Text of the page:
If your rabbit is constantly urinating in an area with no litter box, move the cage near that particular area to make it easier to litter train them.

 

The most common toilet training mistake

 

Rabbits need someone patient with litter training them. Perhaps that’s one of their unique gifts to us in this fast-paced world. You not only get a well-trained bunny in exchange for your efforts, but you also get a small window of time per day to watch one of the cutest little creatures on the planet explore, hop and play around the house.

 

What do you do if your bunny ceases using the litter box and starts dribbling over the cage?

 

Dribbles are a sign of a bladder infection. Take your bunny to a vet, who will prescribe antibiotics.

 

What you need to know about bunny littering

 

  • If a rabbit litters, clean up the pee or feces before placing them in the litter box. This reinforces the message that the litter box is the only place for them to relieve themselves.
  • They also urinate over the side of their box or leave a few droppings next to it. This is common; however, putting a plastic mat under their litter box or on a tile floor makes it easier to clean.
  • Have patience and perseverance. Litter training is time-consuming, mainly if your rabbit has developed bad habits. It takes time for them to retrain. If you see them about to leave their litter box, their tail may lift, or they may shimmy down in a seated position right before they go; try to pick them up and place them in the litter box or corral them in. Of course, it’s easier said than done.
  • If your bunny insists on going to a specific corner of the room, it’s often easier to give in to their insistence and put a litter box there.
  • If your rabbit is pooping/spraying pee all over the place, it’s most likely because it’s marking territory. To alleviate territorial feelings, it’s a good idea to get your rabbit spayed or neutered. Rabbits will sometimes pee on your sofa or bed to demonstrate who the boss is in the house. It would help if you fixed their misunderstanding right away.

 

Things to purchase for your rabbit’s litter

 

  • Litter box

 

It’s best to use a shallow storage container. Alternatively, you can also use a medium-sized cat litter box.

 

  • Hay

You can order bulk hay on Amazon or order it from a local farmer, which will prevent your pet’s litter from spreading on the carpet or floor. To find out more about the best rabbit hay diet, click on this link.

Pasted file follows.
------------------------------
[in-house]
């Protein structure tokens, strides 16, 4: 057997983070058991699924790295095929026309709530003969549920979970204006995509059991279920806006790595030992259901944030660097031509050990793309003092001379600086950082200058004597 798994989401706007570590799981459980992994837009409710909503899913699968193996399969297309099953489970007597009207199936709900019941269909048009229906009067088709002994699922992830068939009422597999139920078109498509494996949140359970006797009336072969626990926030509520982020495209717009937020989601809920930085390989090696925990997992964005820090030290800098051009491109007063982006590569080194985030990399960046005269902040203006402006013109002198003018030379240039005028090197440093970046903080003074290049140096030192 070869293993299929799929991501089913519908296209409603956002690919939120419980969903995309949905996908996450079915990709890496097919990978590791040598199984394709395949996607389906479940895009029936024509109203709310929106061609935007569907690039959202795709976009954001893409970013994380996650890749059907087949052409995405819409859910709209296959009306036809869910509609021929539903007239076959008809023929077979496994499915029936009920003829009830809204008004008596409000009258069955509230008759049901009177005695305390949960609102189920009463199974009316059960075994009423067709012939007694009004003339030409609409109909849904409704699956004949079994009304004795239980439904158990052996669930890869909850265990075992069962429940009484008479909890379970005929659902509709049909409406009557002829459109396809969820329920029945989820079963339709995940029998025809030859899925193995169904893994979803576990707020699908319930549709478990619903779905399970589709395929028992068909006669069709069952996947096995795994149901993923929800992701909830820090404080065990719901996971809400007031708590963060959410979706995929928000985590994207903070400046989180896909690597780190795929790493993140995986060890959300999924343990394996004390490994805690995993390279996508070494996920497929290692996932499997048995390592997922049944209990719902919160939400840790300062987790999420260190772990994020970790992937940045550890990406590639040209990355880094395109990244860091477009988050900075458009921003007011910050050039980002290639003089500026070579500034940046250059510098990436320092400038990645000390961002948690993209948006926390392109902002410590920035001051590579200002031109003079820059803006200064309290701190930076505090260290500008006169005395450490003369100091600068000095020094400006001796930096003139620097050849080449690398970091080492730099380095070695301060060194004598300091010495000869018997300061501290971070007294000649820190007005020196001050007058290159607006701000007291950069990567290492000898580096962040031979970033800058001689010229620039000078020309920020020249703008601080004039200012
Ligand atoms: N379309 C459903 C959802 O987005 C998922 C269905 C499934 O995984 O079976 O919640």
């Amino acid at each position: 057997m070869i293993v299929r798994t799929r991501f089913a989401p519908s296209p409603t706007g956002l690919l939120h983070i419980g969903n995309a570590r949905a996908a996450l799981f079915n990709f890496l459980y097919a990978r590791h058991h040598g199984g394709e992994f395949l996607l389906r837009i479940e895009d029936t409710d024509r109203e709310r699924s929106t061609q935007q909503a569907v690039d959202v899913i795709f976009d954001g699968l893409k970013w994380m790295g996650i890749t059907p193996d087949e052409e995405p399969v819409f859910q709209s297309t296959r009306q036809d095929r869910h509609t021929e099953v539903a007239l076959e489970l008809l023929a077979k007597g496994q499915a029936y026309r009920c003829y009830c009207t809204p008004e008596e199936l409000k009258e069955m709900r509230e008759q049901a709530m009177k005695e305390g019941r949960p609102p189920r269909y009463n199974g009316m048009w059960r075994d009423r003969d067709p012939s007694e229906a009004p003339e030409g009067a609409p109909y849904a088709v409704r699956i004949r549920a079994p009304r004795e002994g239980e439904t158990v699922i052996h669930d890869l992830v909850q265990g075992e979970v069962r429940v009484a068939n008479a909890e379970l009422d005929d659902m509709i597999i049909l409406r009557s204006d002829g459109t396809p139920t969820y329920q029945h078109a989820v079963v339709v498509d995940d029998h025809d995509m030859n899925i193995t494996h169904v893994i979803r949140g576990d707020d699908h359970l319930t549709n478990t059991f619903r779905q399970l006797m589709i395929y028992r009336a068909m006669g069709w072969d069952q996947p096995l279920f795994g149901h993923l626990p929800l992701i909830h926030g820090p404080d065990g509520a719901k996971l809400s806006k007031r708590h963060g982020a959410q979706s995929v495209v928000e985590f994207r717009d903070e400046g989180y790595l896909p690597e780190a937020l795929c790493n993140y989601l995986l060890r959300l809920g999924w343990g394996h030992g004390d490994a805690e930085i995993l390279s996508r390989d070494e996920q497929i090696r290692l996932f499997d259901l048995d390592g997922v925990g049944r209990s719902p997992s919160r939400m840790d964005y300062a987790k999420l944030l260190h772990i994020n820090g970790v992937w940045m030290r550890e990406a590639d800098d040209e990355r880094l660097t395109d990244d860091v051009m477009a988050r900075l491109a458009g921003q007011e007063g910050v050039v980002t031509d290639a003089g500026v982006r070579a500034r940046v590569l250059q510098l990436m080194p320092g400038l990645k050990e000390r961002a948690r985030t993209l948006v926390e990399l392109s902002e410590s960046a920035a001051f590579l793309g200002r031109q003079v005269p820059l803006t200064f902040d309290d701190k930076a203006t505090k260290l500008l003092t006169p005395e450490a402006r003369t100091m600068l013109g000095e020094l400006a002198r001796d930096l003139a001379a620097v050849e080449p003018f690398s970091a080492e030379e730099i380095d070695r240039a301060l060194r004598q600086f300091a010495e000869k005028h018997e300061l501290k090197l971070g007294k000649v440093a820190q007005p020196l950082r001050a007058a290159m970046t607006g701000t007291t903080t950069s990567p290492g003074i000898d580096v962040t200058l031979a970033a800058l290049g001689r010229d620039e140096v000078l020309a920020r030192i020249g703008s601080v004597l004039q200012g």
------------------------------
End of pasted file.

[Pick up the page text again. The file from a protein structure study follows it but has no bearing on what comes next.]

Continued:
• Hay feeder

 

Placing a hay feeder near the litter box makes it necessary for the rabbit to hop into the box to eat. In turn, it enhances the litter training process.

 

  • Puppy pen

 

Puppy pens assist your rabbit in adjusting to the new environment and becoming accustomed to using the litter box by limiting their littering space.

 

  • Snappy trainers

 

These devices help keep your rabbits off the furniture or restricted areas they’re most likely to litter.

 

Conclusion

 

Bunnies, by default, prefer to deposit their urine and feces in one or a few locations (usually corners). How to litter train a rabbit is as simple as placing a litter box in the rabbit’s preferred area. On the other hand, poop training entails selecting a particular spot where there is less disturbance. You require a little bit of patience when litter-training your pet rabbit. Hence, when you succeed in the end, you’ll have an excellent companion to share your home with.

 

Related articles:

 

How to litter train a rabbit

 

How to train a rabbit to do tricks

 

Best rabbit treats for training

 

How to train a rabbit to come when called

 

Should you get a rabbit harness?

 

How to get a bunny to like you

 

Can you train a rabbit like a dog?

 

How to stop rabbits from jumping on furniture

 

Can you punish a rabbit for peeing? 

 

How to teach a rabbit to drink from a water bottle

 

How to bond two unspayed female rabbits